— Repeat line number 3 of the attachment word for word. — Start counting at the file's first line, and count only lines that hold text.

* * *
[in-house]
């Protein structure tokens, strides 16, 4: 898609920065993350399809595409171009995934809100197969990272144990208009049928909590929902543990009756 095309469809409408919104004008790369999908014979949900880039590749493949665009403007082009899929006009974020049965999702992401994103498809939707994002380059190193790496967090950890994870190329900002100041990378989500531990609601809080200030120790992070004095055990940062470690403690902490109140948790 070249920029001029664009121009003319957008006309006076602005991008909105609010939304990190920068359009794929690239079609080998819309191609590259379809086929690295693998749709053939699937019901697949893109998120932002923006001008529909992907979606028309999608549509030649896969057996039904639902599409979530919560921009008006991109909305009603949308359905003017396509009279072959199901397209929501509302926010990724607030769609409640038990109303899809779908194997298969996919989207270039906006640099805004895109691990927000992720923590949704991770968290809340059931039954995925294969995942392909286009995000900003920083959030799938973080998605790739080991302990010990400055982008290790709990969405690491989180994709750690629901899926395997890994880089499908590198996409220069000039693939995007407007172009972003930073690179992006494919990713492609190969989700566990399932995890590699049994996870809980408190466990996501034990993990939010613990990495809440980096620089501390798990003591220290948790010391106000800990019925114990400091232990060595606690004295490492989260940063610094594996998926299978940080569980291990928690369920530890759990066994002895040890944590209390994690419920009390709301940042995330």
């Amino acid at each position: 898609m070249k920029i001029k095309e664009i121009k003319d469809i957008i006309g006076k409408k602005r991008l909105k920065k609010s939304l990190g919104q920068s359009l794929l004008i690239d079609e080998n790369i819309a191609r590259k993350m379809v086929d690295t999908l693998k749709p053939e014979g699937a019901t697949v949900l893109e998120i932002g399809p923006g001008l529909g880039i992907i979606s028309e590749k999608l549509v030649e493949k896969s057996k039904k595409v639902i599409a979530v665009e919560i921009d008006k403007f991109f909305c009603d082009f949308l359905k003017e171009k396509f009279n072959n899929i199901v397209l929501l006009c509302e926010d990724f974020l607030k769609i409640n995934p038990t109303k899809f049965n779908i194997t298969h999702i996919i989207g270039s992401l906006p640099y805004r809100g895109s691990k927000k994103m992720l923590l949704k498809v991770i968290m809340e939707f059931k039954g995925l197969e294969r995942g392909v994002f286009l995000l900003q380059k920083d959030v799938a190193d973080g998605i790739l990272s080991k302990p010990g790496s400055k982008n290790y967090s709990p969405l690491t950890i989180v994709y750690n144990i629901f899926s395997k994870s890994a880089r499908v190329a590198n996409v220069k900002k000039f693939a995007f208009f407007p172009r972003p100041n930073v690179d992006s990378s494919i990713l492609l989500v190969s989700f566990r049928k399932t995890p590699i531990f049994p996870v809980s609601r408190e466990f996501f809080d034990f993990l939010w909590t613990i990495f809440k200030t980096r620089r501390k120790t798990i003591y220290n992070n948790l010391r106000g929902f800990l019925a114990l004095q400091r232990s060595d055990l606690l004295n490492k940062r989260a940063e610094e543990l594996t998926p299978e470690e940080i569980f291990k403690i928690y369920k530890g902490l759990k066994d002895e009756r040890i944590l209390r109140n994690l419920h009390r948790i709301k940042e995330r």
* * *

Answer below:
């Amino acid at each position: 898609m070249k920029i001029k095309e664009i121009k003319d469809i957008i006309g006076k409408k602005r991008l909105k920065k609010s939304l990190g919104q920068s359009l794929l004008i690239d079609e080998n790369i819309a191609r590259k993350m379809v086929d690295t999908l693998k749709p053939e014979g699937a019901t697949v949900l893109e998120i932002g399809p923006g001008l529909g880039i992907i979606s028309e590749k999608l549509v030649e493949k896969s057996k039904k595409v639902i599409a979530v665009e919560i921009d008006k403007f991109f909305c009603d082009f949308l359905k003017e171009k396509f009279n072959n899929i199901v397209l929501l006009c509302e926010d990724f974020l607030k769609i409640n995934p038990t109303k899809f049965n779908i194997t298969h999702i996919i989207g270039s992401l906006p640099y805004r809100g895109s691990k927000k994103m992720l923590l949704k498809v991770i968290m809340e939707f059931k039954g995925l197969e294969r995942g392909v994002f286009l995000l900003q380059k920083d959030v799938a190193d973080g998605i790739l990272s080991k302990p010990g790496s400055k982008n290790y967090s709990p969405l690491t950890i989180v994709y750690n144990i629901f899926s395997k994870s890994a880089r499908v190329a590198n996409v220069k900002k000039f693939a995007f208009f407007p172009r972003p100041n930073v690179d992006s990378s494919i990713l492609l989500v190969s989700f566990r049928k399932t995890p590699i531990f049994p996870v809980s609601r408190e466990f996501f809080d034990f993990l939010w909590t613990i990495f809440k200030t980096r620089r501390k120790t798990i003591y220290n992070n948790l010391r106000g929902f800990l019925a114990l004095q400091r232990s060595d055990l606690l004295n490492k940062r989260a940063e610094e543990l594996t998926p299978e470690e940080i569980f291990k403690i928690y369920k530890g902490l759990k066994d002895e009756r040890i944590l209390r109140n994690l419920h009390r948790i709301k940042e995330r």